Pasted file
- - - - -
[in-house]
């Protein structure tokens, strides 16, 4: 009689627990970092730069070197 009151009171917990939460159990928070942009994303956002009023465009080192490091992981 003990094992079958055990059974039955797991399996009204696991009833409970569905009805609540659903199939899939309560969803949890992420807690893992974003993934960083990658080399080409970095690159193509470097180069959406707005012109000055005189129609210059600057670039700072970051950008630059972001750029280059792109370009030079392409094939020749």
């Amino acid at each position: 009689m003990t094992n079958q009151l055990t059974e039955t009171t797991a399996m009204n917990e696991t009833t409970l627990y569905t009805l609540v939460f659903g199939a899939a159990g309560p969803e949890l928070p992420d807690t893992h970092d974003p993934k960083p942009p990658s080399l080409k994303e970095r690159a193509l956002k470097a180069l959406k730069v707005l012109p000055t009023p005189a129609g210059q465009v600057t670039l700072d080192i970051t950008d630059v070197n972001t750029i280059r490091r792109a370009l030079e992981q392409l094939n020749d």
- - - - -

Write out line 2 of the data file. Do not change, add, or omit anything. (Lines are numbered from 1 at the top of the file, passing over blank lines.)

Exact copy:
């Protein structure tokens, strides 16, 4: 009689627990970092730069070197 009151009171917990939460159990928070942009994303956002009023465009080192490091992981 003990094992079958055990059974039955797991399996009204696991009833409970569905009805609540659903199939899939309560969803949890992420807690893992974003993934960083990658080399080409970095690159193509470097180069959406707005012109000055005189129609210059600057670039700072970051950008630059972001750029280059792109370009030079392409094939020749």